Rushing the Process

Are there times when we keep a student from taking it to the max?  Absolutely.  That may surprise you, but there is a good reason.  My total focus is on development, with planning designed specifically for her.  If an 11-year-old tries to throw as fast as a varsity player, but her body has not developed sufficiently, injury can quickly occur.  Maybe the growth plates have not closed.  Certain muscles and tendons are growing faster than others, so a lot of things are out of balance.  If there is dominance in one area over another, we must uncover those limitations and work within them while we also correct the strength/flexibility issue.  Way too many people try to muscle through such things.  The result is that we get a new student at age 16 who is in big trouble.    

Research shows that most injuries that occur at 17 actually began at age 11 or 12.  Look at it this way.  Imagine a water balloon.   If you rub it very lightly with a fine grade of sandpaper every day, nothing occurs at first.  As you slightly wear down the membrane, one day it completely bursts.  Many injuries are what I call “stack injuries”.  The action of doing something in a slightly improper way does not affect the kid at first, but eventually the problems begin to compound.  The balloon bursts. 

Development is a process.  I always enjoyed working with fruit trees.   Producing good fruit takes proper care, exposure to sun, and good soil.  You control growth to encourage maximum productivity in a process called pruning.  Allowing it to grow out of control results in less production and increased chances of branches breaking when too many apples are present or when ice, snow, or wind put too much load on them.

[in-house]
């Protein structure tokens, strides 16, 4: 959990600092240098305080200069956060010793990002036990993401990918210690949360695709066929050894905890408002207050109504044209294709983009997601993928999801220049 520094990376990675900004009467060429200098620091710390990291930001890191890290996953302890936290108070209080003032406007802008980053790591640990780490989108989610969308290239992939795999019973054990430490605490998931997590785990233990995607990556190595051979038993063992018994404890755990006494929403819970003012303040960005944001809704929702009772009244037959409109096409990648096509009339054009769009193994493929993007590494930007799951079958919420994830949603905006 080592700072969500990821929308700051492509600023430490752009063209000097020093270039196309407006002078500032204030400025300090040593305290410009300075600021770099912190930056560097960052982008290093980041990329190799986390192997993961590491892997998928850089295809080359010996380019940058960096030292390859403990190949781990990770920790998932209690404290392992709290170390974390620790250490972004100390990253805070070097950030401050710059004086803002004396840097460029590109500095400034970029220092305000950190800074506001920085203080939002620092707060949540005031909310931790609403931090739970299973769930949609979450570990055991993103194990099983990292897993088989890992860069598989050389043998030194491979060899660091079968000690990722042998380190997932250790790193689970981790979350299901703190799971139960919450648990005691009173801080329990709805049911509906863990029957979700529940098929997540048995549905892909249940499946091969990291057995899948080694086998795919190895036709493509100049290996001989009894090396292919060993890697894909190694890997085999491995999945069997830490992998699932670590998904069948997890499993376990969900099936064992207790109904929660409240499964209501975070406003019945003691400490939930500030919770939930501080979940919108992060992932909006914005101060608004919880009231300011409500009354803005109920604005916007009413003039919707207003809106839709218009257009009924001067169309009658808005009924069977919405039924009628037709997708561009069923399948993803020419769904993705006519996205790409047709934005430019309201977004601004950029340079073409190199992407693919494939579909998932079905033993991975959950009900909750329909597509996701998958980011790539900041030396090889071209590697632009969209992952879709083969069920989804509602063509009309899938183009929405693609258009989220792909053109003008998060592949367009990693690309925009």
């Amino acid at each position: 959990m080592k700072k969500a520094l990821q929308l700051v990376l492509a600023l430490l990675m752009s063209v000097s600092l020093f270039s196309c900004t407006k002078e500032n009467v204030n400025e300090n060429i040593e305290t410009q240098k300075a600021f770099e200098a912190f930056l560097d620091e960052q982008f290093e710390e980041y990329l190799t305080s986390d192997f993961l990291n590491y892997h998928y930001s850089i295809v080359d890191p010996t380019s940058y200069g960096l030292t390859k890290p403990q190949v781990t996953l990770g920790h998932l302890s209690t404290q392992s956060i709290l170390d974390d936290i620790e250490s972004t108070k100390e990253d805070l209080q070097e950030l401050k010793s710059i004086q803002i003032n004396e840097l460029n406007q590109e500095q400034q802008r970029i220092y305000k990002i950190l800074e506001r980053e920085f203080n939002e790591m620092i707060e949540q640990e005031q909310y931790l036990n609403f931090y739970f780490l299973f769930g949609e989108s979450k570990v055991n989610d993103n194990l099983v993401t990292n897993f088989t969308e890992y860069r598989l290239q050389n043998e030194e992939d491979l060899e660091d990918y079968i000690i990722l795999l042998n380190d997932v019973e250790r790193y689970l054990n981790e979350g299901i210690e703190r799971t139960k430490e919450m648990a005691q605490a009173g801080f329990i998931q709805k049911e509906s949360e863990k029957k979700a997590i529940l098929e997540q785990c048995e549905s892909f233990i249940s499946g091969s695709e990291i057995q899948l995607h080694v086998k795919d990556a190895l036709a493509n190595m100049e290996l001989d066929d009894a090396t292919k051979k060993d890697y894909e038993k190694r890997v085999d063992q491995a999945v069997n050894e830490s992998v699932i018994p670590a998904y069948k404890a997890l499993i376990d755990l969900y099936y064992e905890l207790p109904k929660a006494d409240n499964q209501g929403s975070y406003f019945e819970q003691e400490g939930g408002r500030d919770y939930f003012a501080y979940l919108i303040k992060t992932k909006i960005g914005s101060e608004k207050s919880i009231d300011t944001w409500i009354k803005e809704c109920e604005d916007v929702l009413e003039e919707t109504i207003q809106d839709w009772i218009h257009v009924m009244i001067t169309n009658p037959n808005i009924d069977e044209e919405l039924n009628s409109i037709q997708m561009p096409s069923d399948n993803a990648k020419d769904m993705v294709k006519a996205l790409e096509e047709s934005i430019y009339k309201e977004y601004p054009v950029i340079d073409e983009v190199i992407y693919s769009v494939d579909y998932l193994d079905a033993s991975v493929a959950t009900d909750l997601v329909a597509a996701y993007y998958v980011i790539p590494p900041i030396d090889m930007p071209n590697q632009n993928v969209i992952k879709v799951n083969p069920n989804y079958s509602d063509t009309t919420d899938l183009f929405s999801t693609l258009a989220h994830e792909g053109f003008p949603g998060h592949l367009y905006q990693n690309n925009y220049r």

Helping a pitcher develop takes just as much patience and vision.  We want speed.  Our kids are pretty amazing in that way.  However, there are times when I actually hold them back, slightly, until their bodies can support the power we want.  If she does not have the stability in the core to create a proper foundation, too much load is placed on the extremities.  Soon the body is unable to create and transfer energy efficiently.  She hits a plateau or goes backward in her productivity.   We focus specifically on having hips and core that can handle the load before asking her to “push harder”.  These factors are just as important when trying to synchronize the body for specific moving pitches. 

Pitching is a process.  We look for people to join our organization who want to think toward long-term development.  Far too many people try to rush things, grab the latest videos off the internet, and hope for a magic pill.  They want to be the fastest kid on the block right now.   In many cases the poor kid will eventually pay the price for that lack of vision. 

A sense of urgency is always important, but urgency in planning and preparation is the key.  It takes a combination of patience and impatience.  Development is the process of “slowing down to do it right so you can hurry up and get there”.

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